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US Diplomat Urges Rwanda to Transfer Ntaganda to ICC

Indicted war criminal Bosco Ntaganda poses for a photograph during an interview in Goma, Democratic Republic of Congo, October 2010.
A senior U.S. diplomat has urged Rwanda to allow the transfer of rebel commander Bosco Ntaganda to the International Criminal Court. Ntaganda walked into the U.S. embassy in Kigali earlier this week and asked to be transferred to The Hague, where he is facing charges for war crimes.

In a telephone briefing Wednesday, U.S. Assistant Secretary of State Johnnie Carson called for Rwanda’s “full and complete cooperation” to allow Ntaganda to be transported from the U.S. embassy to the airport as ICC officials arrive in the country.

“Yes, he is in the American embassy. Yes, there are ICC officials en route. But between the embassy and the airport, it is in effect important that his movement, his transport, in no way be inhibited,” said Carson.

U.S. officials have said they had no prior knowledge that Ntaganda had plans to turn himself in until he arrived Monday at the embassy. Now they are trying to determine how to meet his request and to facilitate his transfer to The Hague.

Rwandan officials have said Ntaganda’s transfer is a matter between the U.S. and the ICC, and has nothing to do with Rwanda. But the country’s justice minister has indicated Kigali will allow safe passage.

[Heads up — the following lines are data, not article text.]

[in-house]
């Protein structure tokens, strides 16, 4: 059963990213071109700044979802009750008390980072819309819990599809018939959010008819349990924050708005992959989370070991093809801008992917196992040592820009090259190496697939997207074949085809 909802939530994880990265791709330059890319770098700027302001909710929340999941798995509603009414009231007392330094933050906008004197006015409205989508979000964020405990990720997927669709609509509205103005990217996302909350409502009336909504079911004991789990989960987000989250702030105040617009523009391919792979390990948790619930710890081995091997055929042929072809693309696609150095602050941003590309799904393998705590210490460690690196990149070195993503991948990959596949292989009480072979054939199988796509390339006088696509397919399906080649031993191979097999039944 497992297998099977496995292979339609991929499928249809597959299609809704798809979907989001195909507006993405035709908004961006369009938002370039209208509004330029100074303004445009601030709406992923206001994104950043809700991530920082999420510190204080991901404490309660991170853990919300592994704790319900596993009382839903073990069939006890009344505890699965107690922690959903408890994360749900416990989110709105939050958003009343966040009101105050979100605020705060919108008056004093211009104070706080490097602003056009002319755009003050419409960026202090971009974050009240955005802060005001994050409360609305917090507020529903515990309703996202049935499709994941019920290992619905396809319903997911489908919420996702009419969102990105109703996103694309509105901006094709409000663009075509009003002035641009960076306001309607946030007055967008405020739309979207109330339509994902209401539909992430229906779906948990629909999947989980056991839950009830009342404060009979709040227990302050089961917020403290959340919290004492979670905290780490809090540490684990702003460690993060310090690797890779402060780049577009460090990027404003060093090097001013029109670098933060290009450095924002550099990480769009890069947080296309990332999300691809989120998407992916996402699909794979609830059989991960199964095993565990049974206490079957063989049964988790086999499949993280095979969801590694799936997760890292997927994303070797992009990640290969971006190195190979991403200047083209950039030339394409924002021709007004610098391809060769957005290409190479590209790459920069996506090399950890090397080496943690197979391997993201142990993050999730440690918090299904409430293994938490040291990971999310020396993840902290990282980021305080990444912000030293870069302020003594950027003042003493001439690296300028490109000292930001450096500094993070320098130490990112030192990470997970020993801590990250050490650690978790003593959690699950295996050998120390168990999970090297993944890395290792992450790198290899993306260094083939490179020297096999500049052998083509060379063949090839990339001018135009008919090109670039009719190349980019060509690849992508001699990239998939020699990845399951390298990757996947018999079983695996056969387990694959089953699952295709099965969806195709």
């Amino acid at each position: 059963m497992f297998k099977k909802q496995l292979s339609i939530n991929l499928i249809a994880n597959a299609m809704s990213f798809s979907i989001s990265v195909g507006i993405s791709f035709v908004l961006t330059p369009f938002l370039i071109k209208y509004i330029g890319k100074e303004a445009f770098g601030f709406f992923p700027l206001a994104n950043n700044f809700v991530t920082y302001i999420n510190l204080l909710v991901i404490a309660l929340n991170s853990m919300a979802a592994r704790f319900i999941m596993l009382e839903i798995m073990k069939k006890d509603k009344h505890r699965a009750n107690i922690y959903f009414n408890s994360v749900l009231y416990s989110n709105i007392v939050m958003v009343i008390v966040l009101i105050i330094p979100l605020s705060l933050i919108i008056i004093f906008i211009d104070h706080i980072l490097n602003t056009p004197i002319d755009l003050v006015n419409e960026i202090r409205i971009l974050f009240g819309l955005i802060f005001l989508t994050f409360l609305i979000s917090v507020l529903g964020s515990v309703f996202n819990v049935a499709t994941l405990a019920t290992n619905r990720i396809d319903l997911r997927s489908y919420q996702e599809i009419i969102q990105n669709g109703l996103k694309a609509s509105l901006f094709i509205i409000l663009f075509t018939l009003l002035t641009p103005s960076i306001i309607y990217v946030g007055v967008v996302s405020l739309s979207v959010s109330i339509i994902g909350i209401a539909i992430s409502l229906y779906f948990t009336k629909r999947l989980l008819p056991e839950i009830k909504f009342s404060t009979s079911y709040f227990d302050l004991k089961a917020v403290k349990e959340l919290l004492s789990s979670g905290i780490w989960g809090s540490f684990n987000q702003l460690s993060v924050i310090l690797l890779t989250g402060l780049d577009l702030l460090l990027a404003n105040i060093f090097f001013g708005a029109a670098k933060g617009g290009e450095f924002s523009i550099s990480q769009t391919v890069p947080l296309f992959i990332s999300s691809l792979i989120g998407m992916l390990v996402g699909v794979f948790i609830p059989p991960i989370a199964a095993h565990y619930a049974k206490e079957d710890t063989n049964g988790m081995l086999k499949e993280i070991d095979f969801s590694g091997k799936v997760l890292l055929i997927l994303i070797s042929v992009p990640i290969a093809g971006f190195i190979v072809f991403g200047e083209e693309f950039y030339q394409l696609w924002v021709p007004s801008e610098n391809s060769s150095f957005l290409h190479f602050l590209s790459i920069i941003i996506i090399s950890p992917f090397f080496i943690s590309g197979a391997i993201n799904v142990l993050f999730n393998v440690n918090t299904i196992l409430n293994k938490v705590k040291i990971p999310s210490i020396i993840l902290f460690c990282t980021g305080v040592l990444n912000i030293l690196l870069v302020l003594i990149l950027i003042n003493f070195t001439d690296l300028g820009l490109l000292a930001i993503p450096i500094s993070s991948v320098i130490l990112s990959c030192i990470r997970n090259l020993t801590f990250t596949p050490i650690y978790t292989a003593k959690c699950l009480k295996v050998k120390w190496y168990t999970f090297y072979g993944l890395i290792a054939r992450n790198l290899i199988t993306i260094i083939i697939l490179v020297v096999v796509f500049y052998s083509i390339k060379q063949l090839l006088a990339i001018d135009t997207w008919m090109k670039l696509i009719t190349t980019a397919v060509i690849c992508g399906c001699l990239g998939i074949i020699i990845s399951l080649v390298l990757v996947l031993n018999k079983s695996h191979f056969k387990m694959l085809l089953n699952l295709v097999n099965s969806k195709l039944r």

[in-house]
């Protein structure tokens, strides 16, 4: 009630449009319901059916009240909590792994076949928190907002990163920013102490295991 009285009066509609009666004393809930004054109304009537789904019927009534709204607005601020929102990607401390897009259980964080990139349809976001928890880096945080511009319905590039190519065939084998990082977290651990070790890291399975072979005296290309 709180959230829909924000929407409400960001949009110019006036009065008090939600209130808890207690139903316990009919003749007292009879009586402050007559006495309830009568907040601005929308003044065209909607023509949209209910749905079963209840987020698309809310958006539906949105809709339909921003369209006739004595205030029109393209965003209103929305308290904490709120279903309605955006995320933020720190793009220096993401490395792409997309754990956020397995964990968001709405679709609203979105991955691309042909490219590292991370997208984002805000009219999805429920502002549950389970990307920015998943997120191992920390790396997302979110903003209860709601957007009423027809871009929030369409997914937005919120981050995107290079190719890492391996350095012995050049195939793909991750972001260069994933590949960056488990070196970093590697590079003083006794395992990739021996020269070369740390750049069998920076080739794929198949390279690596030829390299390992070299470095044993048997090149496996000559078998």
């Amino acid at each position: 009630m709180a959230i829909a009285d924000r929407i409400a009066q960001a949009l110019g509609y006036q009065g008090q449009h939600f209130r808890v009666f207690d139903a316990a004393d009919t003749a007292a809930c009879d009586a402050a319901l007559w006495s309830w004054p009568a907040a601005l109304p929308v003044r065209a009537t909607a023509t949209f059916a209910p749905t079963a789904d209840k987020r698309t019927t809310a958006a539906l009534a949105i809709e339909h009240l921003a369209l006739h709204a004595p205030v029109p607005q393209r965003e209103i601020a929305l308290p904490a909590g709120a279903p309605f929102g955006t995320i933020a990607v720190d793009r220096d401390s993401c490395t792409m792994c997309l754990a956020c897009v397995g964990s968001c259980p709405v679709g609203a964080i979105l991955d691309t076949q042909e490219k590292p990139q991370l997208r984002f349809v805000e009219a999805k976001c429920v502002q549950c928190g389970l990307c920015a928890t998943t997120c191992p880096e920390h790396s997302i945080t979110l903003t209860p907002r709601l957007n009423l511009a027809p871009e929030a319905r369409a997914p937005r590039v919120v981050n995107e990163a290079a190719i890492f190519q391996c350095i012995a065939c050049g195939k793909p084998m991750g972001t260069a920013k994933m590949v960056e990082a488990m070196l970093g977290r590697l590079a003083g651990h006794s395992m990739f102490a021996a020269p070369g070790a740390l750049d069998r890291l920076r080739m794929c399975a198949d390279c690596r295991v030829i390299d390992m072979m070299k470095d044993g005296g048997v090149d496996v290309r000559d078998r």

Carson said U.S. diplomats are in conversations with Rwanda and other international partners on the issue.

“We hope that the Rwandan government will work with the U.S. government, with the Dutch government, and with the appropriate international authorities, the ICC and the U.N., to facilitate the transfer,” said Carson.

While Rwanda has suggested no reason it would hold up the transfer, analysts speculate officials might interfere because of Rwanda's alleged support for the Rwandan-born Ntaganda and his M23 movement, and possibly fears that he could divulge information about that relationship if brought to court.

Rwanda strongly denies supporting the rebels, who defected from the Congolese army last year, and seized territory in eastern Congo.

Ntaganda is facing charges at the ICC of being criminally responsible for war crimes as a commander of rebels in eastern Congo in the early 2000s. The crimes include murder, rape and sexual slavery.

Another former commander from the same rebel group, Thomas Lubanga, already has been tried by the ICC and sentenced to 14 years in prison for crimes relating to the forced conscription of child soldiers - charges Ntaganda also is facing.